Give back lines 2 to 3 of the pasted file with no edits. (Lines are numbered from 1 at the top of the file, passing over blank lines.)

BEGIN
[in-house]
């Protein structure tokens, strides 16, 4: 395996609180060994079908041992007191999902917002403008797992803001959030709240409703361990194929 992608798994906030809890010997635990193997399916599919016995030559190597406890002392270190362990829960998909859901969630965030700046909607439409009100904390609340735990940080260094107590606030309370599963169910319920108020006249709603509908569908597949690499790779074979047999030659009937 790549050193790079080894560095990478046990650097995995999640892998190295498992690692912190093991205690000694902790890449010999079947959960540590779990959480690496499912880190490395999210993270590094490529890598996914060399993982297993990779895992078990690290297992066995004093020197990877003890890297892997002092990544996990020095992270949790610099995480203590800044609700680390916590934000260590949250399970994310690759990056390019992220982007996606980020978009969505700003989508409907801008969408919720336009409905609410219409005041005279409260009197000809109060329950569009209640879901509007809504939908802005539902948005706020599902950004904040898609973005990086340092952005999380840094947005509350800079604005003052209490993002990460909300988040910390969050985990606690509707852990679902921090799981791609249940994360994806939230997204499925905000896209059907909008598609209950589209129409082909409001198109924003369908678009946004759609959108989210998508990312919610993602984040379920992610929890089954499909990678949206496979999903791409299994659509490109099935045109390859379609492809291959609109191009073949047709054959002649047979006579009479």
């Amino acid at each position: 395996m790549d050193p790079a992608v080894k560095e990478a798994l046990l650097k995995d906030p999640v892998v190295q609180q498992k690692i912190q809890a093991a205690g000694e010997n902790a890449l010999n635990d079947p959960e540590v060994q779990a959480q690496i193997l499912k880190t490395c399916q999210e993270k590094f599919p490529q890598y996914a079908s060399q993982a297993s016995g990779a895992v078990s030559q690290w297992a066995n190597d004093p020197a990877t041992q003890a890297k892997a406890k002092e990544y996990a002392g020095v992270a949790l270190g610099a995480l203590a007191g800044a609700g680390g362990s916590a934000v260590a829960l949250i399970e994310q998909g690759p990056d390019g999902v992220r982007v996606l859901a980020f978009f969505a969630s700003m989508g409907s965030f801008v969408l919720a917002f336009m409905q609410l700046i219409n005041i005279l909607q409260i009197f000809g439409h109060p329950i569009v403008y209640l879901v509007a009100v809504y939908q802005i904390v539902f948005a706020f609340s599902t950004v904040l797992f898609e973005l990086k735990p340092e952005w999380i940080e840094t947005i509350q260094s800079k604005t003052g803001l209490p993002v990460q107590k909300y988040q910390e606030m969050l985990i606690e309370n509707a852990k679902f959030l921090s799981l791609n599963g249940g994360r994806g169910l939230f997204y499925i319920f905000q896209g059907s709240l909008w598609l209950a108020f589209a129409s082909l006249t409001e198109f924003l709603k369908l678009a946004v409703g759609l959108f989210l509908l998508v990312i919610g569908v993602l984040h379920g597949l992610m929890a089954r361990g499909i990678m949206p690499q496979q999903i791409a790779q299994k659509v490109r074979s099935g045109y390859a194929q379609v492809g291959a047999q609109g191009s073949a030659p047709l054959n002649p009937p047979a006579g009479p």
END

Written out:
């Protein structure tokens, strides 16, 4: 395996609180060994079908041992007191999902917002403008797992803001959030709240409703361990194929 992608798994906030809890010997635990193997399916599919016995030559190597406890002392270190362990829960998909859901969630965030700046909607439409009100904390609340735990940080260094107590606030309370599963169910319920108020006249709603509908569908597949690499790779074979047999030659009937 790549050193790079080894560095990478046990650097995995999640892998190295498992690692912190093991205690000694902790890449010999079947959960540590779990959480690496499912880190490395999210993270590094490529890598996914060399993982297993990779895992078990690290297992066995004093020197990877003890890297892997002092990544996990020095992270949790610099995480203590800044609700680390916590934000260590949250399970994310690759990056390019992220982007996606980020978009969505700003989508409907801008969408919720336009409905609410219409005041005279409260009197000809109060329950569009209640879901509007809504939908802005539902948005706020599902950004904040898609973005990086340092952005999380840094947005509350800079604005003052209490993002990460909300988040910390969050985990606690509707852990679902921090799981791609249940994360994806939230997204499925905000896209059907909008598609209950589209129409082909409001198109924003369908678009946004759609959108989210998508990312919610993602984040379920992610929890089954499909990678949206496979999903791409299994659509490109099935045109390859379609492809291959609109191009073949047709054959002649047979006579009479």
């Amino acid at each position: 395996m790549d050193p790079a992608v080894k560095e990478a798994l046990l650097k995995d906030p999640v892998v190295q609180q498992k690692i912190q809890a093991a205690g000694e010997n902790a890449l010999n635990d079947p959960e540590v060994q779990a959480q690496i193997l499912k880190t490395c399916q999210e993270k590094f599919p490529q890598y996914a079908s060399q993982a297993s016995g990779a895992v078990s030559q690290w297992a066995n190597d004093p020197a990877t041992q003890a890297k892997a406890k002092e990544y996990a002392g020095v992270a949790l270190g610099a995480l203590a007191g800044a609700g680390g362990s916590a934000v260590a829960l949250i399970e994310q998909g690759p990056d390019g999902v992220r982007v996606l859901a980020f978009f969505a969630s700003m989508g409907s965030f801008v969408l919720a917002f336009m409905q609410l700046i219409n005041i005279l909607q409260i009197f000809g439409h109060p329950i569009v403008y209640l879901v509007a009100v809504y939908q802005i904390v539902f948005a706020f609340s599902t950004v904040l797992f898609e973005l990086k735990p340092e952005w999380i940080e840094t947005i509350q260094s800079k604005t003052g803001l209490p993002v990460q107590k909300y988040q910390e606030m969050l985990i606690e309370n509707a852990k679902f959030l921090s799981l791609n599963g249940g994360r994806g169910l939230f997204y499925i319920f905000q896209g059907s709240l909008w598609l209950a108020f589209a129409s082909l006249t409001e198109f924003l709603k369908l678009a946004v409703g759609l959108f989210l509908l998508v990312i919610g569908v993602l984040h379920g597949l992610m929890a089954r361990g499909i990678m949206p690499q496979q999903i791409a790779q299994k659509v490109r074979s099935g045109y390859a194929q379609v492809g291959a047999q609109g191009s073949a030659p047709l054959n002649p009937p047979a006579g009479p």